Mullah Omar’s elder son has been handed a senior military position within the Afghan Taliban, the insurgent group said on Monday.
Mullah Mohammad Yaqoob, the elder son of the former Taliban supreme and the group’s founder, had previously refused to accept the leadership of the group’s chief Mullah Akhtar Mansoor.
Mullah Yaqoob will be in-charge of military commission in 15 of Afghanistan’s 34 provinces, a Taliban statement said. The military commission is responsible for overseeing all military affairs of the Taliban and is headed by Mullah Ibrahim Sadr.
In addition to being handed the key military position, he has also been included in the Taliban’s top decision-making council, the “Rehbari Shura.”
The Taliban have also inducted Mullah Abdul Manan, Mullah Omar’s brother and Yaqoob’s uncle, into the leadership council. The statement added that both Yaqoob and Manan had formally assumed their offices at a meeting of Taliban leaders, members of the leadership council and senior commanders.
Local media said that Monday’s announcement was part of an understanding between the Taliban leadership and Mullah Omar’s family.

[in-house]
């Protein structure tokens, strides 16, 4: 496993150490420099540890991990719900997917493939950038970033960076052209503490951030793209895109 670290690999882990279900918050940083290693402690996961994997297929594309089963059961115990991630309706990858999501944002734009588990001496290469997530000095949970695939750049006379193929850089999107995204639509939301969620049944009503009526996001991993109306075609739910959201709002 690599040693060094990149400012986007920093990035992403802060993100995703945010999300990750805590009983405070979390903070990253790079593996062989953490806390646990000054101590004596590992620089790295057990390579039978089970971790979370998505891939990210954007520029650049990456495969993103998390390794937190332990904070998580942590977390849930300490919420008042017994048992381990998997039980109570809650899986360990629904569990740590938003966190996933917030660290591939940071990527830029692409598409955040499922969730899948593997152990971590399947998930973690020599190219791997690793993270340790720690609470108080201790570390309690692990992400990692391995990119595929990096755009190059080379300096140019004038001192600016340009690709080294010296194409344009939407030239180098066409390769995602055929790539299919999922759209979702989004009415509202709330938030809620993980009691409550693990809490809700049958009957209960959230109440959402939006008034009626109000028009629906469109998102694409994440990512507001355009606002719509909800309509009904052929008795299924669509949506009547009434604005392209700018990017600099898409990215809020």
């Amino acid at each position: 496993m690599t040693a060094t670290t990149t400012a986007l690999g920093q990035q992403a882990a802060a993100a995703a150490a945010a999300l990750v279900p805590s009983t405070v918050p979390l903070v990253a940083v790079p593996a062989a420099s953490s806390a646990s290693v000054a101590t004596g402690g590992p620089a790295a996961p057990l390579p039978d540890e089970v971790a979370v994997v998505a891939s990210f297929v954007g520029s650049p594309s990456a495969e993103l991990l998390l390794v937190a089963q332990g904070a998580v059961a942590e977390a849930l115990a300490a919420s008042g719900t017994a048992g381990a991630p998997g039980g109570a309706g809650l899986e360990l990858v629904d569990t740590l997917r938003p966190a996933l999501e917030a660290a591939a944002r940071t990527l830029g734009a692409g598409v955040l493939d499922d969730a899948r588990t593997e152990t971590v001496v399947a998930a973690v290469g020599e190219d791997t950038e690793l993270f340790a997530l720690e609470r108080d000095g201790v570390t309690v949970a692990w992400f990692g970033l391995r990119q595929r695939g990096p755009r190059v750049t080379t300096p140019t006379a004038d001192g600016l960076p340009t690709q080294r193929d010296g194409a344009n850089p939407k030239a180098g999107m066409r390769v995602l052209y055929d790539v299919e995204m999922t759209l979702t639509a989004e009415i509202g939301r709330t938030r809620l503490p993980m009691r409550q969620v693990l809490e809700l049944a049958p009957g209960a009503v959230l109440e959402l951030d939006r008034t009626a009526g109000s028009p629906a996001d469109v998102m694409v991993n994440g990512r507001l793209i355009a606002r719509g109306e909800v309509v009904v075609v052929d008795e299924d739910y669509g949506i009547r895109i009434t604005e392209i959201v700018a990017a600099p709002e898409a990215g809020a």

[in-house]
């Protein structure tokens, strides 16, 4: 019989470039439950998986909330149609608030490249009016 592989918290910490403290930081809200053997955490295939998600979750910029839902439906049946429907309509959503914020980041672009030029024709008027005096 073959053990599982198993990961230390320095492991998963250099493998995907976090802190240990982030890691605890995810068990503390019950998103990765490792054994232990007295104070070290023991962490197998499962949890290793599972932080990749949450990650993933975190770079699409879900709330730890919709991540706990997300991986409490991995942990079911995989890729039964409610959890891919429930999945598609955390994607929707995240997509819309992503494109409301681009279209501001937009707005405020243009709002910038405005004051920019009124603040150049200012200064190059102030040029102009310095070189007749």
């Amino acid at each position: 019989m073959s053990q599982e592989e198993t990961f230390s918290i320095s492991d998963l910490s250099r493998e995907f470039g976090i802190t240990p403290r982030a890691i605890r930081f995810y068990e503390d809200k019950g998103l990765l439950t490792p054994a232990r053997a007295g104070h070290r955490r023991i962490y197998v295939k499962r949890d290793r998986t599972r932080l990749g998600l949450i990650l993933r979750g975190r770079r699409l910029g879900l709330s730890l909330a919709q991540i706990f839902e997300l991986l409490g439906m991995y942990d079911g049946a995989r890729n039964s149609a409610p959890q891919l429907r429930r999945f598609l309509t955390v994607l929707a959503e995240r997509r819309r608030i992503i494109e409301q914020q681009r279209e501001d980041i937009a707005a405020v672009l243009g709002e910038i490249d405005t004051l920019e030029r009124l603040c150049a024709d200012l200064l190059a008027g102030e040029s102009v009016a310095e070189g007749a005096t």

At one stage, Yaqoob and Manan were unwilling to accept top positions in the group when Mansoor’s fighters had launched operations against those who refused to pledge their allegiance to Omar’s successor.
Omar’s family was upset when fighters loyal to the new leader killed top commander Mullah Mansoor Dadullah, his brother and dozens of his fighters in Zabul a few months ago. Dadullah had also rejected Mansoor as the group’s new leader. He was of the view that Omar’s sons should lead the Taliban. Religious scholars close to the Taliban had brokered a ceasefire between Mansoor and the rival faction under Mullah Mohammad Rasool.
The move is the first time the Taliban leadership has confirmed senior positions for members of Omar’s family and is likely to further strengthen Mansoor’s growing control over the insurgent group.
The announcement also comes just days after senior leader Mullah Abdul Qayyum Zakir had declared allegiance to Mullah Mansoor. Zakir, who once headed the Taliban’s military commission, was among several influential leaders who had earlier refused to accept Mansoor’s leadership.